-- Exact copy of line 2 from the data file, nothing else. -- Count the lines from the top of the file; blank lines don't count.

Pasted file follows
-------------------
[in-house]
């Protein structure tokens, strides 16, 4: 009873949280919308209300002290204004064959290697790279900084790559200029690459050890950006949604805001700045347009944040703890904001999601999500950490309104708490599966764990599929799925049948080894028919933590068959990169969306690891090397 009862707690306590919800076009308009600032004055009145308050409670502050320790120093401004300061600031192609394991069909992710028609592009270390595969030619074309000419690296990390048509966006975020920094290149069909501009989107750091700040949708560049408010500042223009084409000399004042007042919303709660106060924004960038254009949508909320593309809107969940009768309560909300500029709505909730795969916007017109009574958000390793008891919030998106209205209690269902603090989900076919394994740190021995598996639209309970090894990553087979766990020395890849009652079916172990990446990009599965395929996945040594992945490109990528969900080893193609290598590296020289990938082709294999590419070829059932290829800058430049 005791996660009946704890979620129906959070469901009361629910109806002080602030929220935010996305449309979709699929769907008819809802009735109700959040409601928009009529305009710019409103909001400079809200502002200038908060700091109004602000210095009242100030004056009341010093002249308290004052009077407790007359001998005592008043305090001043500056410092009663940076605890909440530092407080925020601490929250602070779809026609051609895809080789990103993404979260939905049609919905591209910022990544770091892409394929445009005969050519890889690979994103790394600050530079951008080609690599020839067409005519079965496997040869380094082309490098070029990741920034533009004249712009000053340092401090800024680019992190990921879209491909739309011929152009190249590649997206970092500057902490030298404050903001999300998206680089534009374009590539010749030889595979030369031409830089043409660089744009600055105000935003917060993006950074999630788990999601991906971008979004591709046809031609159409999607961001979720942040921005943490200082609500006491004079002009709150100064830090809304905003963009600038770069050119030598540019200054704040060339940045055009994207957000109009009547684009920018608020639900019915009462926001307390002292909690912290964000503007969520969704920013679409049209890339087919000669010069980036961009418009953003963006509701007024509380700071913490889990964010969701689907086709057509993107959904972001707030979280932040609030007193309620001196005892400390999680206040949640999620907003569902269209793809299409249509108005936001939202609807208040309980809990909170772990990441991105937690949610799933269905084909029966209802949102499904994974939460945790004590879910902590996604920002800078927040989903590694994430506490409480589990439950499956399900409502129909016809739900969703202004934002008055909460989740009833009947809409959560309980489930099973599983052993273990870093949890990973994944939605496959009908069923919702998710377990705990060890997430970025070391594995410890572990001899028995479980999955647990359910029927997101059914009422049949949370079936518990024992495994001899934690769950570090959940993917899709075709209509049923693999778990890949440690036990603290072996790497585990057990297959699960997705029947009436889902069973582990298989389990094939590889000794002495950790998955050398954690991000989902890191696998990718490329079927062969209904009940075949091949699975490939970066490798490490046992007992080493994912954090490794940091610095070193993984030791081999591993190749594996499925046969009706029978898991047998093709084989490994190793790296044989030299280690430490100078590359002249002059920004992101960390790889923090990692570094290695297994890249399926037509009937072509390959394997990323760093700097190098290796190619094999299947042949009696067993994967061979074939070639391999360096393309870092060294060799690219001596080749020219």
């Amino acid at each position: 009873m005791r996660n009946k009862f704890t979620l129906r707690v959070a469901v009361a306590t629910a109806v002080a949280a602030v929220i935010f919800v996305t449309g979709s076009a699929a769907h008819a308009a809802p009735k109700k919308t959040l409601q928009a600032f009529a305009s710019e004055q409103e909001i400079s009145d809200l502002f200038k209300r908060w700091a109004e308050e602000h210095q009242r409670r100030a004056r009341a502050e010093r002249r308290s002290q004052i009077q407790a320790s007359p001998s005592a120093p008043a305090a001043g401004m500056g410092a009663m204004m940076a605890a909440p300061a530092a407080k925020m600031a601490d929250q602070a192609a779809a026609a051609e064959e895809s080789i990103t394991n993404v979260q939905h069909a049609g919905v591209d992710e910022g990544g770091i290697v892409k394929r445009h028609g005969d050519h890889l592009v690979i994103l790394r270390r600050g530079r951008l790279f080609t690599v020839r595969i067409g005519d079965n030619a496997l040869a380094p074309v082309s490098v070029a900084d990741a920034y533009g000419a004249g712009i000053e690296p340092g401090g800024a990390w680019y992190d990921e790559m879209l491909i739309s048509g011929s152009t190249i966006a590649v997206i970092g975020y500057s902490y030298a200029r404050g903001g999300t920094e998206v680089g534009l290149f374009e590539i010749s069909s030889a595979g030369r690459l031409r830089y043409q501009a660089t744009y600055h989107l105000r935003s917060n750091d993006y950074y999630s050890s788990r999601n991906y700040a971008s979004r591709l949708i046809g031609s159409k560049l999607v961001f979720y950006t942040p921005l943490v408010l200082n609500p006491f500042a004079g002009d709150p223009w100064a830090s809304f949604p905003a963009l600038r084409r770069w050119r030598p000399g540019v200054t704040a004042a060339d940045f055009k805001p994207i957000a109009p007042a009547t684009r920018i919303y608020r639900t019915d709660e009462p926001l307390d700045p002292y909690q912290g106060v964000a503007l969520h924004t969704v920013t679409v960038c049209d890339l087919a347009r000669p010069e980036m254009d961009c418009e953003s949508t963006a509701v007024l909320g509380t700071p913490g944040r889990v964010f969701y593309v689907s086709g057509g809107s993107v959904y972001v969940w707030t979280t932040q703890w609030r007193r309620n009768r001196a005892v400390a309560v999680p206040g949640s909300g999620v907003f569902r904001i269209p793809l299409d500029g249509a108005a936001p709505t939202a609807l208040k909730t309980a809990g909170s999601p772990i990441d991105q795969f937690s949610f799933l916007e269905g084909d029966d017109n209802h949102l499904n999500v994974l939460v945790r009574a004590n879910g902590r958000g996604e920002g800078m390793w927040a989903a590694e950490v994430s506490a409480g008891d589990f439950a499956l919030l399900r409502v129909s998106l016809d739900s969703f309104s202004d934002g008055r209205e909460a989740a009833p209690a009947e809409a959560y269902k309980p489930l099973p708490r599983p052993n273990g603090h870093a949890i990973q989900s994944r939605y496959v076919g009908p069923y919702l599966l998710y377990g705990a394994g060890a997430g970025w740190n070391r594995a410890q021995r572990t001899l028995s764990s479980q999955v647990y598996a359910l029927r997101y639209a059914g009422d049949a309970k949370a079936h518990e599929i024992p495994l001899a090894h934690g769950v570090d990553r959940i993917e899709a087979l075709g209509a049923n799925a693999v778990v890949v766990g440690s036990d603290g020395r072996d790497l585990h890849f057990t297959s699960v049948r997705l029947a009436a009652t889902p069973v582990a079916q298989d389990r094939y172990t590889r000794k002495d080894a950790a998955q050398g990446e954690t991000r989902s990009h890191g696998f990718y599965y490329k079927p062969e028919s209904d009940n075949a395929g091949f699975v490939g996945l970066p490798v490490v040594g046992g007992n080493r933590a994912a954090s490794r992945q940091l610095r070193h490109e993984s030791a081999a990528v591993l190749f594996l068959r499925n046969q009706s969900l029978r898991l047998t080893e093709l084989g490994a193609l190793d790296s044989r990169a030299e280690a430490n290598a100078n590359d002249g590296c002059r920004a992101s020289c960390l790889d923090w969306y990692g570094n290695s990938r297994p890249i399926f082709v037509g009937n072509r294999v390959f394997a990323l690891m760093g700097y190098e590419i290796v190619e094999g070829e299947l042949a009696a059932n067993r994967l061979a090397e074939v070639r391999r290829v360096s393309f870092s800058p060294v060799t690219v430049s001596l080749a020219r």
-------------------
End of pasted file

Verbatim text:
């Protein structure tokens, strides 16, 4: 009873949280919308209300002290204004064959290697790279900084790559200029690459050890950006949604805001700045347009944040703890904001999601999500950490309104708490599966764990599929799925049948080894028919933590068959990169969306690891090397 009862707690306590919800076009308009600032004055009145308050409670502050320790120093401004300061600031192609394991069909992710028609592009270390595969030619074309000419690296990390048509966006975020920094290149069909501009989107750091700040949708560049408010500042223009084409000399004042007042919303709660106060924004960038254009949508909320593309809107969940009768309560909300500029709505909730795969916007017109009574958000390793008891919030998106209205209690269902603090989900076919394994740190021995598996639209309970090894990553087979766990020395890849009652079916172990990446990009599965395929996945040594992945490109990528969900080893193609290598590296020289990938082709294999590419070829059932290829800058430049 005791996660009946704890979620129906959070469901009361629910109806002080602030929220935010996305449309979709699929769907008819809802009735109700959040409601928009009529305009710019409103909001400079809200502002200038908060700091109004602000210095009242100030004056009341010093002249308290004052009077407790007359001998005592008043305090001043500056410092009663940076605890909440530092407080925020601490929250602070779809026609051609895809080789990103993404979260939905049609919905591209910022990544770091892409394929445009005969050519890889690979994103790394600050530079951008080609690599020839067409005519079965496997040869380094082309490098070029990741920034533009004249712009000053340092401090800024680019992190990921879209491909739309011929152009190249590649997206970092500057902490030298404050903001999300998206680089534009374009590539010749030889595979030369031409830089043409660089744009600055105000935003917060993006950074999630788990999601991906971008979004591709046809031609159409999607961001979720942040921005943490200082609500006491004079002009709150100064830090809304905003963009600038770069050119030598540019200054704040060339940045055009994207957000109009009547684009920018608020639900019915009462926001307390002292909690912290964000503007969520969704920013679409049209890339087919000669010069980036961009418009953003963006509701007024509380700071913490889990964010969701689907086709057509993107959904972001707030979280932040609030007193309620001196005892400390999680206040949640999620907003569902269209793809299409249509108005936001939202609807208040309980809990909170772990990441991105937690949610799933269905084909029966209802949102499904994974939460945790004590879910902590996604920002800078927040989903590694994430506490409480589990439950499956399900409502129909016809739900969703202004934002008055909460989740009833009947809409959560309980489930099973599983052993273990870093949890990973994944939605496959009908069923919702998710377990705990060890997430970025070391594995410890572990001899028995479980999955647990359910029927997101059914009422049949949370079936518990024992495994001899934690769950570090959940993917899709075709209509049923693999778990890949440690036990603290072996790497585990057990297959699960997705029947009436889902069973582990298989389990094939590889000794002495950790998955050398954690991000989902890191696998990718490329079927062969209904009940075949091949699975490939970066490798490490046992007992080493994912954090490794940091610095070193993984030791081999591993190749594996499925046969009706029978898991047998093709084989490994190793790296044989030299280690430490100078590359002249002059920004992101960390790889923090990692570094290695297994890249399926037509009937072509390959394997990323760093700097190098290796190619094999299947042949009696067993994967061979074939070639391999360096393309870092060294060799690219001596080749020219």